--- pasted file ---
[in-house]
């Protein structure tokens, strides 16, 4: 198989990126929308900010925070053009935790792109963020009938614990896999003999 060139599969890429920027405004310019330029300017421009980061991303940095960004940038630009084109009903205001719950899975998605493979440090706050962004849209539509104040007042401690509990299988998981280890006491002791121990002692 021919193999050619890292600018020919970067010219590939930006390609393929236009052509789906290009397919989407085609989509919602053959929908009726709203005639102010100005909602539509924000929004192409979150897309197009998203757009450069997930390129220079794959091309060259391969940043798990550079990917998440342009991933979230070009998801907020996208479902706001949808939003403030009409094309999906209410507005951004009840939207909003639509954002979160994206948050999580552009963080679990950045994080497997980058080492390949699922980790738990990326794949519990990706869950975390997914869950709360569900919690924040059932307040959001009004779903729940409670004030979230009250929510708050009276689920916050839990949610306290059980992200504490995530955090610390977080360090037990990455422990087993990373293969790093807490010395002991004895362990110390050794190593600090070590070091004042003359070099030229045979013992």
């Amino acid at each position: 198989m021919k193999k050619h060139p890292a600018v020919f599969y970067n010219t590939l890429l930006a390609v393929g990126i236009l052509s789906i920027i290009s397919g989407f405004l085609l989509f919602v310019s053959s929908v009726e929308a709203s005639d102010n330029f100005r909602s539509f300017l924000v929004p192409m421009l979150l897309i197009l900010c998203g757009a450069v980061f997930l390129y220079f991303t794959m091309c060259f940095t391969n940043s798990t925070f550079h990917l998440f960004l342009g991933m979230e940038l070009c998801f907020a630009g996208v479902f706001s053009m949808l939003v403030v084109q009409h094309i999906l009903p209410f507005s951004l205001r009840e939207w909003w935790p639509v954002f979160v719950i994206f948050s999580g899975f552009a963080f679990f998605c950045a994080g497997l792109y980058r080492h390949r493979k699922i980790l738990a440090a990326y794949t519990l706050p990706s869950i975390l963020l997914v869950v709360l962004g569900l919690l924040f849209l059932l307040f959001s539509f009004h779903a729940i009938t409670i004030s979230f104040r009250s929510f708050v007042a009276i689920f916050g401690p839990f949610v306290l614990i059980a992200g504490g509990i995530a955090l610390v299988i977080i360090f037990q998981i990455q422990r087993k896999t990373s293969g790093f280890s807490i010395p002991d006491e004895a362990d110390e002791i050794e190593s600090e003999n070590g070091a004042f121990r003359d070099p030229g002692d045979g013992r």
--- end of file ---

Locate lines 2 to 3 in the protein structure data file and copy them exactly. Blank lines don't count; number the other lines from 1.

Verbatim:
């Protein structure tokens, strides 16, 4: 198989990126929308900010925070053009935790792109963020009938614990896999003999 060139599969890429920027405004310019330029300017421009980061991303940095960004940038630009084109009903205001719950899975998605493979440090706050962004849209539509104040007042401690509990299988998981280890006491002791121990002692 021919193999050619890292600018020919970067010219590939930006390609393929236009052509789906290009397919989407085609989509919602053959929908009726709203005639102010100005909602539509924000929004192409979150897309197009998203757009450069997930390129220079794959091309060259391969940043798990550079990917998440342009991933979230070009998801907020996208479902706001949808939003403030009409094309999906209410507005951004009840939207909003639509954002979160994206948050999580552009963080679990950045994080497997980058080492390949699922980790738990990326794949519990990706869950975390997914869950709360569900919690924040059932307040959001009004779903729940409670004030979230009250929510708050009276689920916050839990949610306290059980992200504490995530955090610390977080360090037990990455422990087993990373293969790093807490010395002991004895362990110390050794190593600090070590070091004042003359070099030229045979013992």
């Amino acid at each position: 198989m021919k193999k050619h060139p890292a600018v020919f599969y970067n010219t590939l890429l930006a390609v393929g990126i236009l052509s789906i920027i290009s397919g989407f405004l085609l989509f919602v310019s053959s929908v009726e929308a709203s005639d102010n330029f100005r909602s539509f300017l924000v929004p192409m421009l979150l897309i197009l900010c998203g757009a450069v980061f997930l390129y220079f991303t794959m091309c060259f940095t391969n940043s798990t925070f550079h990917l998440f960004l342009g991933m979230e940038l070009c998801f907020a630009g996208v479902f706001s053009m949808l939003v403030v084109q009409h094309i999906l009903p209410f507005s951004l205001r009840e939207w909003w935790p639509v954002f979160v719950i994206f948050s999580g899975f552009a963080f679990f998605c950045a994080g497997l792109y980058r080492h390949r493979k699922i980790l738990a440090a990326y794949t519990l706050p990706s869950i975390l963020l997914v869950v709360l962004g569900l919690l924040f849209l059932l307040f959001s539509f009004h779903a729940i009938t409670i004030s979230f104040r009250s929510f708050v007042a009276i689920f916050g401690p839990f949610v306290l614990i059980a992200g504490g509990i995530a955090l610390v299988i977080i360090f037990q998981i990455q422990r087993k896999t990373s293969g790093f280890s807490i010395p002991d006491e004895a362990d110390e002791i050794e190593s600090e003999n070590g070091a004042f121990r003359d070099p030229g002692d045979g013992r």